Drug information of Carteolol
Mechanism of effect
The primary mechanism of the ocular hypotensive action of carteolol in reducing intraocular pressure is most likely a decrease in aqueous humor production. This process is initiated by the non-selective beta1 and beta2 adrenergic receptor blockade.
Carteolol, when applied topically to the eye, has the action of reducing elevated, as well as normal, intraocular pressure, whether or not accompanied by glaucoma. Carteolol reduces intraocular pressure with little or no effect on pupil size or accommodation in contrast to the miosis which cholinergic agents are known to produce.
Half-Life: 6 hr
Duration: 12 hr
Drug indicationsincreased ocular tension
Chronic Open-Angle Glaucoma & Intraocular Hypertension
Instill 1 gtt in affected eye(s) BID
Drug contraindicationsAsthma , Hypersensitivity
Side effectsAsthma , Blurred vision , eye itching , Bradycardia , impotence , Congestive heart failure , tiredness , conjunctival hyperemia
InteractionsDolasetron , lipiodol , Aminophiline , Epinephrine , Budesonide+formoterol , Theophyline , Terbutaline , Diltiazem , Oxtriphylline , indacaterol , Bitolterol , Isoetarine , Pirbuterol , Dyphylline , Olodaterol , umeclidinium bromide/vilanterol inhaled , Salmeterol , Methyldopa , Verapamil , ritodrine , Metaproterenol , Arformoterol , ProHance , Levalbuterol
caution in diabetes as may mask signs of hypolgycemia
Points of recommendation
- Tell all of your health care providers that you take carteolol (ophthalmic). This includes your doctors, nurses, pharmacists, and dentists.
- Use care when driving or doing other tasks that call for clear eyesight.
- Tell your doctor if you have an eye infection, eye injury, or will be having eye surgery.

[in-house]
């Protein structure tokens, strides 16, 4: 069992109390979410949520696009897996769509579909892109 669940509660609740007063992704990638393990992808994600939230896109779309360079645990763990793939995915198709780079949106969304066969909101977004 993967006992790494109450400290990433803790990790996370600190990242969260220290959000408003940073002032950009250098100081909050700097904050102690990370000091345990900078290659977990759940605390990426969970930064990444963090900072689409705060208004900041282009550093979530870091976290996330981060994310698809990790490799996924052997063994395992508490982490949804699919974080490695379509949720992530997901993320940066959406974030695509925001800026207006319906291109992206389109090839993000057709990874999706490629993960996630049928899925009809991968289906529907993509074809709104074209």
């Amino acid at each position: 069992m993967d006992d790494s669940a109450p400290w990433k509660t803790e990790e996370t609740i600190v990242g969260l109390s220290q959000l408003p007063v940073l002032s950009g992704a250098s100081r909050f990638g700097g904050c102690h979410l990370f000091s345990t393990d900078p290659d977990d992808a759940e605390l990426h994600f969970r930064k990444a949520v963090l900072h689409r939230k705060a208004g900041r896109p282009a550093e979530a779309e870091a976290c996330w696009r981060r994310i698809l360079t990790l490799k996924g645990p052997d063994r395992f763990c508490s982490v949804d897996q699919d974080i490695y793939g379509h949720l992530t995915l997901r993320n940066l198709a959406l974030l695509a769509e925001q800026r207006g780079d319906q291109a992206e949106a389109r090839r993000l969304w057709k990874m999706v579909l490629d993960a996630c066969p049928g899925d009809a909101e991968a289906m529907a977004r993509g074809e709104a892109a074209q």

- This medicine may hide the signs of low blood sugar. Talk with the doctor.
- This medicine may make it harder to tell if you have signs of an overactive thyroid like fast heartbeat. If you have an overactive thyroid and stop taking carteolol (ophthalmic) all of a sudden, it may get worse and could be life-threatening. Talk with your doctor.
- If you have had a very bad allergic reaction, talk with your doctor. If you use epinephrine to treat very bad allergic reactions, talk with your doctor. Epinephrine may not work as well while you are taking carteolol (ophthalmic).
- Tell your doctor if you are pregnant or plan on getting pregnant. You will need to talk about the benefits and risks of using carteolol (ophthalmic) while you are pregnant.
- Tell your doctor if you are breast-feeding. You will need to talk about any risks to your baby.
- Use carteolol (ophthalmic) at the same time of day.
- Use as you have been told, even if your signs get better.
- Do not touch the container tip to the eye, lid, or other skin.
- Wash your hands before and after use.
- Tilt your head back and drop drug into the eye.
- After use, keep your eyes closed. Put pressure on the inside corner of the eye. Do this for 1 to 2 minutes. This keeps the drug in your eye.
- Use a missed dose as soon as you think about it.
- If it is close to the time for your next dose, skip the missed dose and go back to your normal time.
- Do not use 2 doses or extra doses.
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